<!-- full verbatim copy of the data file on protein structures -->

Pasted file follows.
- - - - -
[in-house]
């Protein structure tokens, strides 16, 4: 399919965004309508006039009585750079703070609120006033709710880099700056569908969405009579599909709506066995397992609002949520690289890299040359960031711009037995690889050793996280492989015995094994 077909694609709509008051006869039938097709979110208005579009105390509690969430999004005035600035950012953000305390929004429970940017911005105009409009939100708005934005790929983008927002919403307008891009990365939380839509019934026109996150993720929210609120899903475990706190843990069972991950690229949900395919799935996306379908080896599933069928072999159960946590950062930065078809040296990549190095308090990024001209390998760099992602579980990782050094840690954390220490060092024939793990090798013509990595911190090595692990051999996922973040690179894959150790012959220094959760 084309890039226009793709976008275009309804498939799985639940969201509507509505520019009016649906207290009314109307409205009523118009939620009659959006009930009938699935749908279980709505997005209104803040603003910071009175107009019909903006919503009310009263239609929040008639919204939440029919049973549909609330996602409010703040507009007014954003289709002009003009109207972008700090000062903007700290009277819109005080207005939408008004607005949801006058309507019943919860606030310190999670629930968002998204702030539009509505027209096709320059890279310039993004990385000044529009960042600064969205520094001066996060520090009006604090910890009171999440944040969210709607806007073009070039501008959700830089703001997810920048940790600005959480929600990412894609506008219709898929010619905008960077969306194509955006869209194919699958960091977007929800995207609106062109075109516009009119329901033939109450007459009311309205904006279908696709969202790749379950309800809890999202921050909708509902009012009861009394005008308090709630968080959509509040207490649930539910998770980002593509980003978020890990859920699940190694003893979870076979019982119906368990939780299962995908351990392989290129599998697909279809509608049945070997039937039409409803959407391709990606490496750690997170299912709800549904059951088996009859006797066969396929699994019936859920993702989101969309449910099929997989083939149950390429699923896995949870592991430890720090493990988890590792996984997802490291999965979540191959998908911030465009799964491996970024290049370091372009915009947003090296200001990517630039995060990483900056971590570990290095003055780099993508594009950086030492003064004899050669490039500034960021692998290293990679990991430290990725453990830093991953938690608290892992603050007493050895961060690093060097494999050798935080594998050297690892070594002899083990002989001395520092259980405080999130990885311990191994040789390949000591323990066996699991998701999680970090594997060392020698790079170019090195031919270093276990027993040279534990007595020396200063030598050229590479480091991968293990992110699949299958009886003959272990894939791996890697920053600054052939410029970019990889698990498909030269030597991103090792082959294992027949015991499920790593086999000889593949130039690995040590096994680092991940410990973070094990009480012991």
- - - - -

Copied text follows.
[in-house]
């Protein structure tokens, strides 16, 4: 399919965004309508006039009585750079703070609120006033709710880099700056569908969405009579599909709506066995397992609002949520690289890299040359960031711009037995690889050793996280492989015995094994 077909694609709509008051006869039938097709979110208005579009105390509690969430999004005035600035950012953000305390929004429970940017911005105009409009939100708005934005790929983008927002919403307008891009990365939380839509019934026109996150993720929210609120899903475990706190843990069972991950690229949900395919799935996306379908080896599933069928072999159960946590950062930065078809040296990549190095308090990024001209390998760099992602579980990782050094840690954390220490060092024939793990090798013509990595911190090595692990051999996922973040690179894959150790012959220094959760 084309890039226009793709976008275009309804498939799985639940969201509507509505520019009016649906207290009314109307409205009523118009939620009659959006009930009938699935749908279980709505997005209104803040603003910071009175107009019909903006919503009310009263239609929040008639919204939440029919049973549909609330996602409010703040507009007014954003289709002009003009109207972008700090000062903007700290009277819109005080207005939408008004607005949801006058309507019943919860606030310190999670629930968002998204702030539009509505027209096709320059890279310039993004990385000044529009960042600064969205520094001066996060520090009006604090910890009171999440944040969210709607806007073009070039501008959700830089703001997810920048940790600005959480929600990412894609506008219709898929010619905008960077969306194509955006869209194919699958960091977007929800995207609106062109075109516009009119329901033939109450007459009311309205904006279908696709969202790749379950309800809890999202921050909708509902009012009861009394005008308090709630968080959509509040207490649930539910998770980002593509980003978020890990859920699940190694003893979870076979019982119906368990939780299962995908351990392989290129599998697909279809509608049945070997039937039409409803959407391709990606490496750690997170299912709800549904059951088996009859006797066969396929699994019936859920993702989101969309449910099929997989083939149950390429699923896995949870592991430890720090493990988890590792996984997802490291999965979540191959998908911030465009799964491996970024290049370091372009915009947003090296200001990517630039995060990483900056971590570990290095003055780099993508594009950086030492003064004899050669490039500034960021692998290293990679990991430290990725453990830093991953938690608290892992603050007493050895961060690093060097494999050798935080594998050297690892070594002899083990002989001395520092259980405080999130990885311990191994040789390949000591323990066996699991998701999680970090594997060392020698790079170019090195031919270093276990027993040279534990007595020396200063030598050229590479480091991968293990992110699949299958009886003959272990894939791996890697920053600054052939410029970019990889698990498909030269030597991103090792082959294992027949015991499920790593086999000889593949130039690995040590096994680092991940410990973070094990009480012991």